India's Moon Exploration Program

spikey360

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I am astounded that the country helping us with building bullet trains infrastructure is the same country which landed on the moon for the first time, a few months after us.
It just goes to show that we Bharatiyas can achieve whatever we set our minds to. Just because we have not achieved something does not mean we didn't because we couldn't. It could just be prioritisation playing it's role.
Japan is a noble and great civilization. My congratulations and respect for the Japanese people.
 

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From TitaniumSV5's thread on twitter.

A concept of Chandrayaan 4 lunar sample return under study(there are other concepts under study):
GERDOpeaAAARsG0.jpeg


Two new throttleable engine of 1.5kN and 3.1kN are being designed for the LUPEX lander (joint lunar mission of ISRO and JAXA). LUPEX mission total mass ~6.5ton for Lander + Rover configuration. Lander dry mass targetted at ~1051kg.
GEREU8Eb0AAYJdX.jpeg


Chandrayaan 3 propulsion system architecture:
GERHXAubwAAgD-e.jpeg
 

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ISRO working on ambitious lunar missions LUPEX, Chandrayaan-4: Official

ANI
Synopsis
The Indian Space Research Organisation (ISRO) is working on two lunar exploration missions following the successful soft-landing of Chandrayaan-3's lander on the Moon. The missions, LuPEx and Chandrayaan-4, aim to land 350 kg landers on the darker side of the Moon with precise landing technology and a sample return mission, respectively.
Following the successful soft-landing of the Chandrayaan-3 lander on the Moon, the Indian Space Research Organisation (ISRO) is now working on two other lunar exploration missions.
Director, Space Applications Centre (SAC/ISRO), Ahmedabad, Nilesh Desai said the two ambitious lunar missions -- LuPEx and Chandrayaan-4 aim at landing huge 350 kg landers on 90-degree (the darker side) of the moon with precise landing technology and sample return mission respectively.
Addressing a gathering on the 62nd foundation day celebration of the Indian Institute of Tropical Meteorology in Pune on Friday, Desai said, "After the euphoria generated after Chandrayaan 3 mission now we are going to work on the joint Lunar Polar exploration Mission, this time (Chandrayaan-3) we went up to 70 degrees, in LuPEx mission we will go up to 90 degrees to observe the dark side of the moon and landing a huge rover there which weigh up to 350 kg, Chandrayaan-3 rover was 30 kg only therefore lander will also be huge in this mission."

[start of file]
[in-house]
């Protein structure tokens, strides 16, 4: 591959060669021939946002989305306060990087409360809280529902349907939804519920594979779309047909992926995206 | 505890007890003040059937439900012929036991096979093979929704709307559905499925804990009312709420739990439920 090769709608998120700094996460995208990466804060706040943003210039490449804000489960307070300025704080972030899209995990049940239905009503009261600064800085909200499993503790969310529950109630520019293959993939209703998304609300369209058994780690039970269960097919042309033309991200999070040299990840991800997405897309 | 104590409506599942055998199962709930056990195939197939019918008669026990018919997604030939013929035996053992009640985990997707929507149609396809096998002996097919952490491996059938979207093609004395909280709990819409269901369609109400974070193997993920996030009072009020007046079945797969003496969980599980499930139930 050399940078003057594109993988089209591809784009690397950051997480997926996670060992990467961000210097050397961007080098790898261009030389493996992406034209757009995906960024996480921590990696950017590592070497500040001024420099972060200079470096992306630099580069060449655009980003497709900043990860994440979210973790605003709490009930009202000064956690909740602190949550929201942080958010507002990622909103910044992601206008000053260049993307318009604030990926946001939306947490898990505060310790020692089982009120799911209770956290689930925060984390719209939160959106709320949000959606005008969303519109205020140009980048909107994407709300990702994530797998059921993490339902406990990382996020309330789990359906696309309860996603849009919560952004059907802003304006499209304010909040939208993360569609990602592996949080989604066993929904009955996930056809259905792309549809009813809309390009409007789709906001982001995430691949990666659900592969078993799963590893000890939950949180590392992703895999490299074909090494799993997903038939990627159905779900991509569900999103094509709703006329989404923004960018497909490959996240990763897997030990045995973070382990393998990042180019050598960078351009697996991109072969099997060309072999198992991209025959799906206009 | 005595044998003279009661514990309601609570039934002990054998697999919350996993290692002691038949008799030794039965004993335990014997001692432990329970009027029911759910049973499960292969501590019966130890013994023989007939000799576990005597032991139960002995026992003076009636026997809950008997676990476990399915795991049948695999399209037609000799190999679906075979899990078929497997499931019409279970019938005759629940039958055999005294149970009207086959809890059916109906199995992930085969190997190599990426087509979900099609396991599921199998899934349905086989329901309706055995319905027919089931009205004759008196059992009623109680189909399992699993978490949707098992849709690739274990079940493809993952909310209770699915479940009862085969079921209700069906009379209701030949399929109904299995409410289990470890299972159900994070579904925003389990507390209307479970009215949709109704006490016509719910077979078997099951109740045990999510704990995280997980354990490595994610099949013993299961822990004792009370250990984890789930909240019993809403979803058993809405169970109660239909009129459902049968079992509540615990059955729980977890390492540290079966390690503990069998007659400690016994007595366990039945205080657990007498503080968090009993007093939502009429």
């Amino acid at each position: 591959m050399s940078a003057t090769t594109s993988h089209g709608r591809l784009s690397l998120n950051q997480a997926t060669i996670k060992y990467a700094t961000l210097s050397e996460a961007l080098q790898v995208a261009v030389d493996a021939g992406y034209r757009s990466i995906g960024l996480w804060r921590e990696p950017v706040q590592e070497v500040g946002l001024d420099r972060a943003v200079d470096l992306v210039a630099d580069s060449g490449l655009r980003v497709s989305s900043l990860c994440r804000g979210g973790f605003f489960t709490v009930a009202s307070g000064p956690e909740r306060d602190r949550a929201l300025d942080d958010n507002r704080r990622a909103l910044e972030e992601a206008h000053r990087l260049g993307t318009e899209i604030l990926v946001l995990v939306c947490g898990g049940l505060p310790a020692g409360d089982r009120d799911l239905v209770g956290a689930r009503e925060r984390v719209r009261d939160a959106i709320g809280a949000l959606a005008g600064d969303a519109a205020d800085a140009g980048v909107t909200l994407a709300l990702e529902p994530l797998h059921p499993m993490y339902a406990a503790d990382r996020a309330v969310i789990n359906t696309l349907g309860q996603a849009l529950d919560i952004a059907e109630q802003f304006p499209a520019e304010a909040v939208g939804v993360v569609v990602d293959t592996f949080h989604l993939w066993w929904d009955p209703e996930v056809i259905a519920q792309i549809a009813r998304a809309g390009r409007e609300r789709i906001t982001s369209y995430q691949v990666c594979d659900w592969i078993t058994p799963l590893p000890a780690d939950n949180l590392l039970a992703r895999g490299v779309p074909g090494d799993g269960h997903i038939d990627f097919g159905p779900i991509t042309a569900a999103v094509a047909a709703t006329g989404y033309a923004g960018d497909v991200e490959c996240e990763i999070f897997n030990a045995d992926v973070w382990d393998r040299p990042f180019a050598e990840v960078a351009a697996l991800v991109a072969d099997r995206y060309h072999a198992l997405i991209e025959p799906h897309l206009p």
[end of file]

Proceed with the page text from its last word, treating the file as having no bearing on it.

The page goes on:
Speaking about the Chandrayaan 4 Mission, Desai said,"During a discussion about space programmes after Chandrayaan 3 success, Prime Minister Narendra Modi wanted us to take up the bigger challenges now."
"There are challenges with the new mission...hopefully we will be able to do it in the next 5 to 10 years," the scientist said.
He added, "The Japanese have already launched a moon mission on September 7 that will do precise landing, so this technology will be used in this mission also becouse we trying to do a very challenging precise landing on the rim of a crater at 90 degree with 350 kg rover with an exploration area of 1 km x 1km (Chandrayan 3 was 500 meter x500 meter)."
He elaborated that while the Chandrayan 3 mission was for only one moon day the forthcoming mission will last for a duration of 7 lunar days, which equals almost 100 earth days... S these are the challanges with the new mission so hopefully we will be able to do it in next 5 to 10 years".
On the Chandrayaan-4 mission, the scientist said, "We have planned Chandrayaan-4 mission this would be called lunar sample return Mission in this mission we will land and will be able to come back with a sample from lunar surface ...in this mission, the landing will be similar like Chandrayan-3 but the central module will come back after docking with the orbiting module which will later separate near to earth atmosphere and re-entry module will come back with the sample of the soil and rock of the moon ...it's a very ambitious mission hopefully in next five to seven years we will meet this challenge of bringing sample from the surface of the moon."
He further said, "It would need two launch vehicles so there will be two launches because four modules (Transfer module Lander Module Ascender Module and Re-entry module) to be launched, RM and TM would be Parked in the lunar orbit and two will go down from which Ascender Module will get separated from lander module and would collect the sample ..we have all this on paper right now and we are working on different technology to achieve this and it's achievable with available capabilities at the ISRO."
Presently, ISRO is in the midst of preparations for its next space venture in collaboration with the Japanese space agency, JAXA. Dubbed as LuPEX, or Lunar Polar Exploration.